Monday, February 25, 2013

February Intentions

I'm in a bit of a quandary, because I only found out yesterday that February, aside from being African-American history month (which I hope I acknowledge significantly both as a teacher and as a mother), has been proclaimed the month for all of these things:

Boost Your Self-Esteem Month 

International Friendship Month 

Library Lovers' Month

Now it's February 25, and I've lost a multitude of opportunities to feel better about myself, pay homage to my friends, and more passionately love my libraries. :)

Still, the month isn't over. Here are some of the ways I'll try to honor all of the things this month represents.

As a library lover, I must confess that I don't visit my local libraries (there are three, all beautiful) as often as I once did. I will also confess that I am pretty much tied to my computer--a victim of the age of technology. However, through some energetic networking, I managed to find my eighteen-year-old son a job at one of our local libraries last summer, and he has worked there every weekday since.

This is a boon to both my son and the library, since he is learning much about library science and about having a regular job (and getting his first paychecks to boot), and his employers are very happy with him and have declared that he enhances their work experience. These are brand new reasons to love the library, aside from the one obvious reason that all people should love libraries--THEY LEND OUT BOOKS FOR FREE! All hail libraries!

I've also donated several bags of books to the library this year; hopefully in winnowing out my own collection, I have allowed a library patron or two to discover new authors.

In regard to international friendship day--which I assume celebrates friendship worldwide, rather than just celebrating our overseas friends--this is an appropriate reminder that I shouldn't take my friends for granted, which, of course, I do. But I can certainly try to acknowledge them in this last week of February. Perhaps a burst of e-mails to some of them, and real snail-mail letters to others. Or maybe just a quick "hello" on Facebook to people I haven't seen in a while.

At work, of course, I can send bright smiles and how-are-yous that are more than polite, rote responses. A note in the box of my friendly neighbors might be nice, as well. Trained by my polite mother, I've always believed in the power of a well-written card, and I think it could do a lot of good in acknowledging the friends in my life. If I do so, it might go a long way toward boosting my self-esteem, the other thing I'm supposed to do this month.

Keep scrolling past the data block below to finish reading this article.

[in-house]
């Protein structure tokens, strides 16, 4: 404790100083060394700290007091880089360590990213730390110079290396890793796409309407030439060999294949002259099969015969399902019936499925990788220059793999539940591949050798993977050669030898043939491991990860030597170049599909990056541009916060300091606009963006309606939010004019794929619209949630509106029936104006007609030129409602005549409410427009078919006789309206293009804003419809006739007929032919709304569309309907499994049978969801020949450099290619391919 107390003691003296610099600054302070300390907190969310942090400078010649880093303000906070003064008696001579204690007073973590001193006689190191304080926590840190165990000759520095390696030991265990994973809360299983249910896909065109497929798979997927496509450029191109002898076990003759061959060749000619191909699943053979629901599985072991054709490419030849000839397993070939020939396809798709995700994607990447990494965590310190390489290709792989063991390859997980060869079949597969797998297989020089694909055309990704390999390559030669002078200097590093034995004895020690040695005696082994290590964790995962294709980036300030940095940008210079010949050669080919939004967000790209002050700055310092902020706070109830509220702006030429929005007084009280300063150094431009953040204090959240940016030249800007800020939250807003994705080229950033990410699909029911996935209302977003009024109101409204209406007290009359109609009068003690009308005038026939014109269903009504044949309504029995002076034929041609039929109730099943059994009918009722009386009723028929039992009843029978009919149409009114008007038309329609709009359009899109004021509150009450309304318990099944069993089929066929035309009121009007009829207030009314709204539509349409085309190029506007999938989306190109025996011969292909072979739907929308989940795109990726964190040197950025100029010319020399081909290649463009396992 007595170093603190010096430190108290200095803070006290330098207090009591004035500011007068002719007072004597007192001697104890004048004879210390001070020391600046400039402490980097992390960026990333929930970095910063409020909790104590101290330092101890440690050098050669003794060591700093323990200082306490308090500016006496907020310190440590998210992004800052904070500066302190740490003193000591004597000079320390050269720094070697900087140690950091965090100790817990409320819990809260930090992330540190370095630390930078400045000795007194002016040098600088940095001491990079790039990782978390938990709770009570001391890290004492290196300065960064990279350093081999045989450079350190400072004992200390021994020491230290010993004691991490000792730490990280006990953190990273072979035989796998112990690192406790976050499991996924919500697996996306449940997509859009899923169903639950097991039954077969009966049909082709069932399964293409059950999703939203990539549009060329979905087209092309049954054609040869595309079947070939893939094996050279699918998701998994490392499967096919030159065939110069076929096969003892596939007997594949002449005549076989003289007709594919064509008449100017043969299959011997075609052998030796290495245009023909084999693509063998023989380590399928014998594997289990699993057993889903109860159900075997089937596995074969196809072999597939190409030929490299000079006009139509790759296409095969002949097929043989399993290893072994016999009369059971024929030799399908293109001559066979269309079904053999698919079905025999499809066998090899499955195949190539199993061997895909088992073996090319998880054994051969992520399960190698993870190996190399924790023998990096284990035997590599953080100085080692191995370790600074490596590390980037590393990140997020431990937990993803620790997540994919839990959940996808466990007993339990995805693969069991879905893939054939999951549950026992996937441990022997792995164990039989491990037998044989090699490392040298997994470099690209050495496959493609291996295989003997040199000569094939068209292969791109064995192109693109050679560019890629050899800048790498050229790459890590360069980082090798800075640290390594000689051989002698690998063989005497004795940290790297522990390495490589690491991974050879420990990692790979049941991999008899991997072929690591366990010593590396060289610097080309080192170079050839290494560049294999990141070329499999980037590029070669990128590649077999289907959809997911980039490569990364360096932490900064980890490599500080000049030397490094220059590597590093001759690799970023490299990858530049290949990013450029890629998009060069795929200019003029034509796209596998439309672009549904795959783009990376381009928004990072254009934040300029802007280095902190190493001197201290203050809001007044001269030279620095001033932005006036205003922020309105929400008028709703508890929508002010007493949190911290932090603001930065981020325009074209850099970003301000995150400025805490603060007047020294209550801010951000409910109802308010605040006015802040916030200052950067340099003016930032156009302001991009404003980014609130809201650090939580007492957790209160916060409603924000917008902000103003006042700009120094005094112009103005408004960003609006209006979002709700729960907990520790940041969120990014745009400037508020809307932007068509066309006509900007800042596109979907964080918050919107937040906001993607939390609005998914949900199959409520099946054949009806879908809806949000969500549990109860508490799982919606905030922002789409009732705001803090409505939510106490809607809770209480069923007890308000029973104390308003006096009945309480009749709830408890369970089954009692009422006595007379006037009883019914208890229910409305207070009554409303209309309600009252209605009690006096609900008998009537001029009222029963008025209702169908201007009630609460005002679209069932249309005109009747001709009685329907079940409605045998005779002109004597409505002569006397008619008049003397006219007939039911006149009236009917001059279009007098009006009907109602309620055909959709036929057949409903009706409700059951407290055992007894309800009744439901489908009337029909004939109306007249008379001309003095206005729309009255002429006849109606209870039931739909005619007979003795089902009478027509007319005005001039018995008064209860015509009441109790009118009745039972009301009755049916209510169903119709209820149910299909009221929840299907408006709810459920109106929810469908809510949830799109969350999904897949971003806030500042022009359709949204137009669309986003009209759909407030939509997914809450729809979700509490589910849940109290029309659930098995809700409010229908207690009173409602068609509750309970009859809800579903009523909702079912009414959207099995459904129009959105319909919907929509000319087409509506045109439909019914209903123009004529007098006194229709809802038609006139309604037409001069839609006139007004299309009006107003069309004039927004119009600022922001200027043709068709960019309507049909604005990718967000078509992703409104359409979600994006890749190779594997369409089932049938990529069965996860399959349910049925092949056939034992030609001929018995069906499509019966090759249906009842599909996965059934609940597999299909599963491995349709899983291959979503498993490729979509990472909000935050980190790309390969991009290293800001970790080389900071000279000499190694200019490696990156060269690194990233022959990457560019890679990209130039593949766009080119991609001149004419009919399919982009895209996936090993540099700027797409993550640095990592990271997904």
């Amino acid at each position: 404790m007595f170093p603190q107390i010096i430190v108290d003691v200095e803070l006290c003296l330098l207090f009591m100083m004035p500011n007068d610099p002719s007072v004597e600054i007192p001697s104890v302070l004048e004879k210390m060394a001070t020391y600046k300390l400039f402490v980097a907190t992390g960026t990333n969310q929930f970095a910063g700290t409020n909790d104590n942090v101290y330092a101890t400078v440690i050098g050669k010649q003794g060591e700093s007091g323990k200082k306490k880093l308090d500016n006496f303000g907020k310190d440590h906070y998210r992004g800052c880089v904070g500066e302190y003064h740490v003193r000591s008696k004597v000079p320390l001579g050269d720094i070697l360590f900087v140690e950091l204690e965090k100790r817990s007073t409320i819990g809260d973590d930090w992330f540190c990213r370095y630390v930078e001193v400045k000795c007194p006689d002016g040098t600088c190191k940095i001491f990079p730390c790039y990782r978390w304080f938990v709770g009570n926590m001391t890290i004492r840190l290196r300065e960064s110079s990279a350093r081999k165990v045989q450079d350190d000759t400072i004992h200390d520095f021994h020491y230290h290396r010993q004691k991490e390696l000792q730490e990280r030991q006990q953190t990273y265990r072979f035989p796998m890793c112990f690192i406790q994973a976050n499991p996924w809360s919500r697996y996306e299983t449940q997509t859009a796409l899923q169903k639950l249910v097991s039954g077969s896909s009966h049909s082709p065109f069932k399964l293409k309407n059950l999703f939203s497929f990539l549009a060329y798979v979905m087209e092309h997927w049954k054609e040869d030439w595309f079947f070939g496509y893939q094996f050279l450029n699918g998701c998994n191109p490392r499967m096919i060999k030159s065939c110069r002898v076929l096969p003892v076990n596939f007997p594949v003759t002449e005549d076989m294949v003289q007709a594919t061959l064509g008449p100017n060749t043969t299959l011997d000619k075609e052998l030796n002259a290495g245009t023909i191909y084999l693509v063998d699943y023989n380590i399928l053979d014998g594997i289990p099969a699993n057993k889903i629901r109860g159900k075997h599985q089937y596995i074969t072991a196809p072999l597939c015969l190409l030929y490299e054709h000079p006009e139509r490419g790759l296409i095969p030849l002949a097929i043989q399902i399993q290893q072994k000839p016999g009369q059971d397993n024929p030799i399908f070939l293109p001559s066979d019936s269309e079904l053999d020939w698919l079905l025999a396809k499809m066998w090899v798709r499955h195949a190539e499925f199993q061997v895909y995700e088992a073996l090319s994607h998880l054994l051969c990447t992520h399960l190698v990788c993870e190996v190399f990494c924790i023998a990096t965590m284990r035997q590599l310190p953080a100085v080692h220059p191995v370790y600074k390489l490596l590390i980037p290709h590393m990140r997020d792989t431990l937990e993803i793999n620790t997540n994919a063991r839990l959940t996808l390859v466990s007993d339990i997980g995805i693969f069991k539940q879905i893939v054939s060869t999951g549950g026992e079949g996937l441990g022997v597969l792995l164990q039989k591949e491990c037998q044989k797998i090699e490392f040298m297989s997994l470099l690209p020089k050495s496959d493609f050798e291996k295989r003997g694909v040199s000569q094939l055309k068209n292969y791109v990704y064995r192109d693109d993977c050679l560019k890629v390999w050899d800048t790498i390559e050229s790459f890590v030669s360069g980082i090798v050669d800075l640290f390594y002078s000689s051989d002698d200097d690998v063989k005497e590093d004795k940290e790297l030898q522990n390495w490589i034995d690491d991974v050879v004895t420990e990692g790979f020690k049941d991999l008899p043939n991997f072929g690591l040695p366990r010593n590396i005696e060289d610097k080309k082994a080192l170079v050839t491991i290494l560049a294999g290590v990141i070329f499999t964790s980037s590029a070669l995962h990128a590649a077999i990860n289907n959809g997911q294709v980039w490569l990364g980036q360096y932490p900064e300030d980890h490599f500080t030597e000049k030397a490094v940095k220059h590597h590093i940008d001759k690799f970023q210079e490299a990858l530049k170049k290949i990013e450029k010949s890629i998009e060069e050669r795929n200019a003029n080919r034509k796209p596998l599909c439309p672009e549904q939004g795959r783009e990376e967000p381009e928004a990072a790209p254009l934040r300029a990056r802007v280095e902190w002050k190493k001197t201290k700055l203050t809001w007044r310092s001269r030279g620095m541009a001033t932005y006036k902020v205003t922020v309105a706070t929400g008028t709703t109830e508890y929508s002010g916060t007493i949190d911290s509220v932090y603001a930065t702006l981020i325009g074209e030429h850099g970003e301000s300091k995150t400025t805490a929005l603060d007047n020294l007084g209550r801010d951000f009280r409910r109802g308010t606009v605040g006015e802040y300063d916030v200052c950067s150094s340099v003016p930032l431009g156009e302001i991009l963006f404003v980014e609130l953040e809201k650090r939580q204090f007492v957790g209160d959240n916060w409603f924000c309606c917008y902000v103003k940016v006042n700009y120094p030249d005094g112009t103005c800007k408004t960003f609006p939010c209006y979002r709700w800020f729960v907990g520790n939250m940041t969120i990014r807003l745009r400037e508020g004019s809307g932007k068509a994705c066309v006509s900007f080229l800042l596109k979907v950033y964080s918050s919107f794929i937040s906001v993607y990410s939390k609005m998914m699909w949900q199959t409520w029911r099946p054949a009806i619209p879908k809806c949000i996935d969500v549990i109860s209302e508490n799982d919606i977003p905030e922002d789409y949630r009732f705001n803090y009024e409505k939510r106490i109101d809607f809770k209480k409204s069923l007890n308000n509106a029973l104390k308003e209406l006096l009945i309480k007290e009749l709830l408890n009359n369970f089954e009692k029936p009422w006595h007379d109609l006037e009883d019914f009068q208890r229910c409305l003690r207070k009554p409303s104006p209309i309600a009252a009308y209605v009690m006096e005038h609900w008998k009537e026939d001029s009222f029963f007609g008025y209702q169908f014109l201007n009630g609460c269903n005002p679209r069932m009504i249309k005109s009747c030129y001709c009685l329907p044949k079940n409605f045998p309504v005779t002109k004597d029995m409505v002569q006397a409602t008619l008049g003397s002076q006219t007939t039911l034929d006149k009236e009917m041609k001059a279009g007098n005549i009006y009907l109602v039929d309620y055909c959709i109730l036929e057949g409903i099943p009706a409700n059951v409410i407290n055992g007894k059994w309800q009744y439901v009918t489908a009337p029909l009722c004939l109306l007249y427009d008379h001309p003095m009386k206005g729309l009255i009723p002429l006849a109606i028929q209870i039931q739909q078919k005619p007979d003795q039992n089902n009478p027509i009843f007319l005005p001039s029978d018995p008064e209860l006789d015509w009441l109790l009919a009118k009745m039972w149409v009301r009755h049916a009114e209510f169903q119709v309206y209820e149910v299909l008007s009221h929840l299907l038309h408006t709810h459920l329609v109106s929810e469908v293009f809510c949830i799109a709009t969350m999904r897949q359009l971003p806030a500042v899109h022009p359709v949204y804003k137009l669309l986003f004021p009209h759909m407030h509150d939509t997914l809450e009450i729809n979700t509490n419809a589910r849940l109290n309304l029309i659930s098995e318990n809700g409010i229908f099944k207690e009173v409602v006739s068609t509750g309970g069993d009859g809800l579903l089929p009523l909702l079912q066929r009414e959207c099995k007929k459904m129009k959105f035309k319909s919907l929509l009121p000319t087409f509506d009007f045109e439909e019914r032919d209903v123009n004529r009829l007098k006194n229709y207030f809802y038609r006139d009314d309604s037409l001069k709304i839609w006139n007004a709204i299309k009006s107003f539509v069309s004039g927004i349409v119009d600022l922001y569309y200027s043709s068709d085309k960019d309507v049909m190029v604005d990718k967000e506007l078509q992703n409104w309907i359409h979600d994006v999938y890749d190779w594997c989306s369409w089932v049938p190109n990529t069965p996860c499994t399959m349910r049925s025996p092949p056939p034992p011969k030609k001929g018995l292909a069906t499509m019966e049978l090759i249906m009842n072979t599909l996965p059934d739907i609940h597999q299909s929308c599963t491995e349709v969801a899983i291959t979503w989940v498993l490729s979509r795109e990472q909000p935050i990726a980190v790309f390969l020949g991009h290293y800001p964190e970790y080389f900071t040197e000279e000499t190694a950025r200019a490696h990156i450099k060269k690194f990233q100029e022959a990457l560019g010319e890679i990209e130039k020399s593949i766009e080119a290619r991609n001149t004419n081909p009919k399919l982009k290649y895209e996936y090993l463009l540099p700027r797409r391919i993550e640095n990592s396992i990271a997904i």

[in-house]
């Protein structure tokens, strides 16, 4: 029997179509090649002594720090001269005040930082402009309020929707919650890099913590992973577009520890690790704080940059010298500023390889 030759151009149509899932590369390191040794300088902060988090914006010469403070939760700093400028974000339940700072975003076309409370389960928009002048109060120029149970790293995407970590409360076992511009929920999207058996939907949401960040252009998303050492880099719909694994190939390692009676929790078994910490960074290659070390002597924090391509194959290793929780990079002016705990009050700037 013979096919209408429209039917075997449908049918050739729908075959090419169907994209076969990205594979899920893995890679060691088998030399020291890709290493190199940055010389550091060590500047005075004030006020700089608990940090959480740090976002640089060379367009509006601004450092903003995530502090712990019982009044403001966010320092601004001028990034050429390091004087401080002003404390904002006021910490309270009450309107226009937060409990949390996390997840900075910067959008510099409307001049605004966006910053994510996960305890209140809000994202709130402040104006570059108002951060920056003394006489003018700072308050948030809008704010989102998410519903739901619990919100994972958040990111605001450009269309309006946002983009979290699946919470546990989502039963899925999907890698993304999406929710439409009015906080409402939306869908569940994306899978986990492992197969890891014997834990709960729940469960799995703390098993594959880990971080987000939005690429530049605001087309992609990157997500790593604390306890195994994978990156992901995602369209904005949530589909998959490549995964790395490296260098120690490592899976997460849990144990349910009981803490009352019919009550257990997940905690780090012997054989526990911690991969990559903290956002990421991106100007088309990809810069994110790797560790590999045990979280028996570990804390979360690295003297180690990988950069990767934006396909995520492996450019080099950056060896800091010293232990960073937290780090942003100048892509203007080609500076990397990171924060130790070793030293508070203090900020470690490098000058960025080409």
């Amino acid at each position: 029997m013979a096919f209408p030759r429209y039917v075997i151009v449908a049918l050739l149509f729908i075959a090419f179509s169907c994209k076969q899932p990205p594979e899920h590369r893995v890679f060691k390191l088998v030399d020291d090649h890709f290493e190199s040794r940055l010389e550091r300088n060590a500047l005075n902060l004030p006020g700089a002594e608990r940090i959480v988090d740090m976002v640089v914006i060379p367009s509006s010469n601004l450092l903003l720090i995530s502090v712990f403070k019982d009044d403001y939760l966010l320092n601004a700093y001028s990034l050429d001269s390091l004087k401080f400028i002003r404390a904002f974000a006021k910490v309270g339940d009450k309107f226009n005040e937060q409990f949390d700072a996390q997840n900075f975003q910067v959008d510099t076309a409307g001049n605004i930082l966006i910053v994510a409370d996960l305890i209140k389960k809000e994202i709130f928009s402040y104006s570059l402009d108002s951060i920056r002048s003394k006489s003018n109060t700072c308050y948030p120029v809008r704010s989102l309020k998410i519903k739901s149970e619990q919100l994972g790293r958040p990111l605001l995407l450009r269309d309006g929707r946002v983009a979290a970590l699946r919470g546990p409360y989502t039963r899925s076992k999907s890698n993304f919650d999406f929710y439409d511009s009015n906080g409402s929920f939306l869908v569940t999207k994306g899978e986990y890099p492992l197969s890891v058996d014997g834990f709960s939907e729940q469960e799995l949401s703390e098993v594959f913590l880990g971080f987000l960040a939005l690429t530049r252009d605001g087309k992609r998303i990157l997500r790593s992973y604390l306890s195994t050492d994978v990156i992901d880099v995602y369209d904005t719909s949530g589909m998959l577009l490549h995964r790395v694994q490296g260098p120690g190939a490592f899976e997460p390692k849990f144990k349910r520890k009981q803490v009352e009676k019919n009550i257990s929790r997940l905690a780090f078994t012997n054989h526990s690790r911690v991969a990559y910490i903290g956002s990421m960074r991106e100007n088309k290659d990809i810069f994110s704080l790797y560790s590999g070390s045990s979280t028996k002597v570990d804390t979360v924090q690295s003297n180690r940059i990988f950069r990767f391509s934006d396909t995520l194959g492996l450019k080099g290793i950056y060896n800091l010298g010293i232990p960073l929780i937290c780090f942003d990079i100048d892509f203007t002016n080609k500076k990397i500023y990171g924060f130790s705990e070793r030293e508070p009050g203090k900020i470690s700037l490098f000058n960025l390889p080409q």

I'm curious about the origin of this particular topic. Did it originate in the mental health industry? Are we a nation of depressed Americans who feel bad about ourselves? Recently I had to visit the emergency room for a minor ailment because my doctor's office was closed. When I was called to a room, the first things the nurse asked me were "Have you been feeling depressed?" and "Do you feel safe at home?" I suppose she was legally obligated to ask both questions, but they made me sad. How many people per day, I wondered, answered yes to the first and no to the second?

But of course self-esteem is a separate matter from biological depression, and it's not something one can obtain by simply wanting it. I think one's only recourse is to define what a good life is, and then to try and live it.

Whether or not you acknowledge monthly labels, perhaps you can share the ways that you acknowledge your friends, your libraries, or yourselves?

(Photo: from a moment of spring break peace: South Haven, Michigan, 2010).


Elizabeth Zelvin said...

Julia, as a mental health professional, I'd want to hear what the minor ailment was before judging whether the nurse's questions were appropriate or not. As for international friendship, the Internet does a lot to keep mine alive. Among the "likes" on one of my Facebook page posts this weekend were friends in Kenya, the Netherlands, and Germany. And yes, I know all of them personally and face to face.

Julia Buckley said...

Wow--how great to have such a geographical diversity of friends. I remember the days before the Internet when having a pen-pal was so exciting. In grade school I got a Swedish pen pal named Gunilla, and we corresponded for a year or two. I've tried to find her on Facebook, but there are actually quite a lot of Gunillas in Sweden. :)

Unknown said...

Ferguson Library in downtown Stamford, CT, is the heart of our community. I use and support it. It's not only a library, it's a center for many other community activities, from getting a passport, to bringing your autistic child to day care, book clubs, tutoring kids of all ages. People gather outside its doors each day waiting for it to open. Now, we're talking about me as a guest to speak about my new book. It's a treasure.

Julia Buckley said...

That's awesome, Dorothy! It's so great to hear about a thriving library.

The library where my son works also has people waiting at the door when they open in the morning. A really good sign for libraries in general.